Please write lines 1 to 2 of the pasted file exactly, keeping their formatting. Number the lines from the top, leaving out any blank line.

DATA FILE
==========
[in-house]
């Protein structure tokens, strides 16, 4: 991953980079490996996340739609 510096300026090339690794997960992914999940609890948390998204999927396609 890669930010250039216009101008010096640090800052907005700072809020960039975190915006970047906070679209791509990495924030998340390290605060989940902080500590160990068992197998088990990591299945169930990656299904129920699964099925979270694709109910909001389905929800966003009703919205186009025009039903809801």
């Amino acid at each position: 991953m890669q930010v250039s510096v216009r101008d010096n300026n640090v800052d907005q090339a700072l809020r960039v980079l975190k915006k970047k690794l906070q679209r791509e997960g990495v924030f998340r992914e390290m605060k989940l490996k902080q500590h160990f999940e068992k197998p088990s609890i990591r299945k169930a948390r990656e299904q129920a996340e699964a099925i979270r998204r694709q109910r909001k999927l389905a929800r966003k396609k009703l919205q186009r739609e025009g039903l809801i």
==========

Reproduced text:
[in-house]
């Protein structure tokens, strides 16, 4: 991953980079490996996340739609 510096300026090339690794997960992914999940609890948390998204999927396609 890669930010250039216009101008010096640090800052907005700072809020960039975190915006970047906070679209791509990495924030998340390290605060989940902080500590160990068992197998088990990591299945169930990656299904129920699964099925979270694709109910909001389905929800966003009703919205186009025009039903809801």